From iconic department stores to entertainment giants, the coronavirus has seemingly spared no one in its devastation of the U.S. economy.
Falling consumer demand, reduced entertainment spending, and stay-at-home orders mandating certain businesses stay closed continue to take their toll on a retail industry that has been struggling for the past several years as consumers pivot to online shopping.
Even with the slow reopening of the economy as lockdowns beginning to lift, social distancing measures may continue for months. That will impact store capacity for retail and restaurants. For some businesses, these temporary changes could indicate bigger problems.
While bankruptcy doesn’t inherently mean that a company will go out of business — it’s more a financial restructuring — it does spell news of changes to come.
Here’s a list of all the major companies to have filed for bankruptcy so far since the start of coronavirus.
Dean & Deluca
The New York City-based gourmet foods retailer filed for bankruptcy on March 31, one of the first businesses to show signs of trouble due to coronavirus impact. The company was founded in 1977 and was acquired by Pace Food Retail in 2014.
Apex Parks, which owns and operates 14 family entertainment and water parks in New Jersey, California, and Florida, filed for Chapter 11 bankruptcy on April 8. A release from the company indicated that they do not intend to close.
FoodFirst, Bravo and Brio Restaurant Parent
FoodFirst Global Holdings, the parent company of restaurant chains Bravo Cucina Italiano and Brio Tuscan Grille, filed for Chapter 11 bankruptcy on April 10. FoodFirst acquired the brands in 2018.
True Religion Apparel
True Religion, a clothing brand known for its jeans, filed for Chapter 11 bankruptcy on April 13. The company, whose trendy denim rose to popularity in the 2000s, also filed for bankruptcy in 2017.
CMX Cinemas, a chain of movie theaters with dine-in options, filed for Chapter 11 bankruptcy on April 25. The theaters, owned by parent company Cinemex Holdings, was in the process of acquiring the Star Cinema Grill, a deal that was inked only six weeks prior.
Rubie’s Costume Company
Rubie’s, which manufactures costumes, wigs, and other festive gear, filed for Chapter 11 bankruptcy on April 30. Rubie’s claims to be the world’s largest designer and manufacturer of Halloween costumes.
The preppy retailer worn by celebrities and shoppers alike filed for bankruptcy on May 4. The company also owns Madewell, a women’s clothing and accessory brand.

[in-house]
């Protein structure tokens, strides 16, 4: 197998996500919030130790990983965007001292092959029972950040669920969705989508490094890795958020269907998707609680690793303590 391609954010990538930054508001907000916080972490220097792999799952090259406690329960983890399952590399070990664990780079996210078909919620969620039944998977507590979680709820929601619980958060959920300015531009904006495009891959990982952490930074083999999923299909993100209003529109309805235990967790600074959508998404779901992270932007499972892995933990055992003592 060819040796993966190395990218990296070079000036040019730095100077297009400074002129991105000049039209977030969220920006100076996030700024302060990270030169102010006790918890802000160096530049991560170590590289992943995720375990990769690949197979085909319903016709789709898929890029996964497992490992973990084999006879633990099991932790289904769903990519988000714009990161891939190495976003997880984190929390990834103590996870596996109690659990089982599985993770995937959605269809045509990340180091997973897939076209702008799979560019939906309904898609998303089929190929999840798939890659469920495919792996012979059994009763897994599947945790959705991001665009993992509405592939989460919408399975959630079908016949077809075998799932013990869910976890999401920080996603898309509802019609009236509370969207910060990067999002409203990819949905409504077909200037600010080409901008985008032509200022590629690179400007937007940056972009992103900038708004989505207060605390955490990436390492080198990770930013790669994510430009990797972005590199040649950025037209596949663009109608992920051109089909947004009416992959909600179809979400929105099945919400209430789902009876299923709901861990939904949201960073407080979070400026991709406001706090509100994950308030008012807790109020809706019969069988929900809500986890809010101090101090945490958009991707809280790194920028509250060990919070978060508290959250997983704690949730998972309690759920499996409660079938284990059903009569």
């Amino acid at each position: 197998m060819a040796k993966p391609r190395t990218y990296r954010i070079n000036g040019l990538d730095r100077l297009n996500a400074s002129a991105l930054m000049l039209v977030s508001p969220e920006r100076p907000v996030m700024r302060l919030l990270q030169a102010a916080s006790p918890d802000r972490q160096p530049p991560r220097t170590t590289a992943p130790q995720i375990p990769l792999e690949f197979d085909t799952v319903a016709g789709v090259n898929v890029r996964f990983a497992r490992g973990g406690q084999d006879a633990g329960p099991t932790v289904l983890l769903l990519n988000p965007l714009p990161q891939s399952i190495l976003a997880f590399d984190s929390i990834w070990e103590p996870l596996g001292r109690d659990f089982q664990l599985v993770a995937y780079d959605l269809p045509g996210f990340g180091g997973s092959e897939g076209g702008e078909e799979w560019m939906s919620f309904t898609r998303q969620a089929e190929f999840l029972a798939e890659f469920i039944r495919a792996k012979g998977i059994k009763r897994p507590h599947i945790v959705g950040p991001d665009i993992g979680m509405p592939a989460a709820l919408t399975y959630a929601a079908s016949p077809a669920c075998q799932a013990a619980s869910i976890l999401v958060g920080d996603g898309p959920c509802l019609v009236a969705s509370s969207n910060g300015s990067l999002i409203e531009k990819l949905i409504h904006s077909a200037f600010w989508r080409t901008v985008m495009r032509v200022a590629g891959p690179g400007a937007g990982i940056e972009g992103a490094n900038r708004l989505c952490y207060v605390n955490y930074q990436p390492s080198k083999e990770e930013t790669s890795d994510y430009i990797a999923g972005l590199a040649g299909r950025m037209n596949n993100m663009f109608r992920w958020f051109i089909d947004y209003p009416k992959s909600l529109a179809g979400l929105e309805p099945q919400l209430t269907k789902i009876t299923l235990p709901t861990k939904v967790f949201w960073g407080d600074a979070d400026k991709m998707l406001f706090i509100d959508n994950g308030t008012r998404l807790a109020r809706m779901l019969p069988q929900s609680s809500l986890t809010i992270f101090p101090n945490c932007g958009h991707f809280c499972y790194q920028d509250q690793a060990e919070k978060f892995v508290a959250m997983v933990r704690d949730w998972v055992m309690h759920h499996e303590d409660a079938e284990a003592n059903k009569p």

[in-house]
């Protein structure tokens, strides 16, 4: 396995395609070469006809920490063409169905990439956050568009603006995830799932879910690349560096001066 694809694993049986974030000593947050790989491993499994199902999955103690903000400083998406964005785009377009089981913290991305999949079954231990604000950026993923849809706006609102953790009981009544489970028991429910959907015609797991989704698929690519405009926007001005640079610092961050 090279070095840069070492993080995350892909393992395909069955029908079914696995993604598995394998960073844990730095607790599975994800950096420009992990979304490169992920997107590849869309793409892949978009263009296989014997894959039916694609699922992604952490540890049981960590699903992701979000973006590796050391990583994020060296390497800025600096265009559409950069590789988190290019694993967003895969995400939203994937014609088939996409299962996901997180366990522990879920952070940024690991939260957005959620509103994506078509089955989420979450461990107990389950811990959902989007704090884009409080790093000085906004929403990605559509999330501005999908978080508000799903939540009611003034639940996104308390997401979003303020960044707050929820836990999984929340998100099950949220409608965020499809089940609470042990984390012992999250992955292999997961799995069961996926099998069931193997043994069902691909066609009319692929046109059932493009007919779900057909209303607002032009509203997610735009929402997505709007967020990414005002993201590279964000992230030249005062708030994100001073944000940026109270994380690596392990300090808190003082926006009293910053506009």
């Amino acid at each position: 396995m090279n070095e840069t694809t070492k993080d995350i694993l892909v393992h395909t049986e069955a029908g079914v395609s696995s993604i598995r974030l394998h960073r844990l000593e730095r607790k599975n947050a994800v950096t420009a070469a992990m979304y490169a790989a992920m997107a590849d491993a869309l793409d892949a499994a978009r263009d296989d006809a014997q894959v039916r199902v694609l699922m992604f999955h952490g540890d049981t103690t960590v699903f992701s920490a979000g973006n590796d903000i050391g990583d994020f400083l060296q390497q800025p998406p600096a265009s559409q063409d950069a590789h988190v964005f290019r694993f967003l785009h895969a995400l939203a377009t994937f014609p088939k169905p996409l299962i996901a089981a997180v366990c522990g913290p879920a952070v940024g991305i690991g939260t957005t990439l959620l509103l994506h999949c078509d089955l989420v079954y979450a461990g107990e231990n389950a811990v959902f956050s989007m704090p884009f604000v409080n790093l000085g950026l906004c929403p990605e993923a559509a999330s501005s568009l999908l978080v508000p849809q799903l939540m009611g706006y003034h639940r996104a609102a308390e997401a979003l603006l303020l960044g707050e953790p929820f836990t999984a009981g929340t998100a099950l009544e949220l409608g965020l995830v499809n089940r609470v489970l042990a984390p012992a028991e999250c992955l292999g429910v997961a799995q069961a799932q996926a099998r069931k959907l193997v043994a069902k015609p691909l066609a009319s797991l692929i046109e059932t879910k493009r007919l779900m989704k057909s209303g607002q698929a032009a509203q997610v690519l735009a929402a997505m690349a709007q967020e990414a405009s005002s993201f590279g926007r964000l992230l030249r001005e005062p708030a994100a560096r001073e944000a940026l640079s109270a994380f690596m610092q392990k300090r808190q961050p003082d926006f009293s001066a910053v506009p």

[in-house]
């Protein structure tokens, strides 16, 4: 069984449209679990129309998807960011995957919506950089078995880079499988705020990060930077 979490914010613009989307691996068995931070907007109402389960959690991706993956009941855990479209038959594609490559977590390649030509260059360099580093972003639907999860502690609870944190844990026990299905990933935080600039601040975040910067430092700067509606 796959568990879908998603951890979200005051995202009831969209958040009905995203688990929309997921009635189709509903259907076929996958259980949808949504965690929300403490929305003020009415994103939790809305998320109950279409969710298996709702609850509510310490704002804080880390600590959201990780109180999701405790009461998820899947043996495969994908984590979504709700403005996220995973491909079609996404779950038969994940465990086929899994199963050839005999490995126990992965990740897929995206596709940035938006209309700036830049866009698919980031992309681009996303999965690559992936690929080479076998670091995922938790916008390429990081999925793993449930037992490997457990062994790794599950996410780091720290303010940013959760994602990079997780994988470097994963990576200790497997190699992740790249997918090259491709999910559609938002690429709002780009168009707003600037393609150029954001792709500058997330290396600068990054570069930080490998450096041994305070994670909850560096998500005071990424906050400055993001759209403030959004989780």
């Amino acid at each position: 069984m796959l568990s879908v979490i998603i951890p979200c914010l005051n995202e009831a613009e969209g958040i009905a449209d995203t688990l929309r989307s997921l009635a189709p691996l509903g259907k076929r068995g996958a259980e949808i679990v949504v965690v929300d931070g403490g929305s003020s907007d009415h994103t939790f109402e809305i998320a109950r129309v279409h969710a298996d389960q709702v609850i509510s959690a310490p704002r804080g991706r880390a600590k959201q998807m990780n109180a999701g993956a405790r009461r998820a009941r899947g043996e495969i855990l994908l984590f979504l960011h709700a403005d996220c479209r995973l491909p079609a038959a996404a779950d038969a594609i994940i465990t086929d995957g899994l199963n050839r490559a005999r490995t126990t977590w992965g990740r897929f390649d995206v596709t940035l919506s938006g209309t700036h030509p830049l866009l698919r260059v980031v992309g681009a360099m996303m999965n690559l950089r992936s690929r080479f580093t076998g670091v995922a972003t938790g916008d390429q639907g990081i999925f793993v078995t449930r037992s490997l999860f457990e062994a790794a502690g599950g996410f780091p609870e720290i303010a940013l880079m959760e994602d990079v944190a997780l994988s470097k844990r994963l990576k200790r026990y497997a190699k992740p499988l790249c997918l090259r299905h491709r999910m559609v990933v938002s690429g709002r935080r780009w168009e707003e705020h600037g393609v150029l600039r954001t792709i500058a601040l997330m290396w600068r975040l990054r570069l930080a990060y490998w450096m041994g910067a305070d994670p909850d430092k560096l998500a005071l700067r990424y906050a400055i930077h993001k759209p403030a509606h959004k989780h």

Gold’s Gym, which owns and operates over 700 gyms in the U.S. and internationally, filed for Chapter 11 bankruptcy on May 4. The company said in a release they hope to be through the filing by Aug. 1, “if not sooner.”
Luxury department store Neiman Marcus filed for Chapter 11 bankruptcy on May 7. The century-old retailer is one of several traditional department stores that could be headed for trouble.
Stage Stores, (Bealls, Goody’s, Palais Royal, Peebles, Gordman’s, and Stage Parent)
Stage Stores, which owns and operates almost 800 locations in smaller and more rural communities, filed for Chapter 11 bankruptcy on May 10. The brands sell a variety of goods, including apparel, cosmetics, and home goods.
Based in Plano, Texas, the retailer was founded more than a century ago as one of the country’s first department stores. But it has been on a downturn as people turn to online retailers and fast fashion to shop. JCPenney has faced financial trouble for several years, and filed for Chapter 11 on May 15. The retailer said it will announce the first phase of store closures in the coming weeks.
Pier 1 Imports
Home goods retailer Pier 1 Imports, which filed for Chapter 11 bankruptcy in February, announced May 19 that it is seeking bankruptcy court approval and plans to start a wind-down of business as soon as possible. The company was unable to find a buyer due to coronavirus impact. Pier 1 operates more than 900 stores nationwide.
The Hertz Corporation, known for its car rental services, filed for Chapter 11 bankruptcy on May 22. Hertz, which owns other brands including Dollar and Thrifty, underwent a CEO change last week, its fourth in six years.
Discount homewares retailer Tuesday Morning filed for Chapter 11 bankruptcy on May 27. The Texas-based company operates almost 700 stores in 39 states.
Le Pain Quotidien
French-inspired bakery and café chain Le Pain Quotidien filed for Chapter 11 bankruptcy on May 27. The company’s U.S.-based unit, PQ New York, is selling its locations to Aurify Brands, which owns fast casual chains The Little Beet and Five Guys Burgers, among others.
24 Hour Fitness
24 Hour Fitness, a chain of gyms, filed for Chapter 11 bankruptcy on June 14. The company is planning to reopen many of its locations during the coronavirus reopening, but 133 locations will permanently close as part of the restructuring.
This list will be updated on a weekly basis.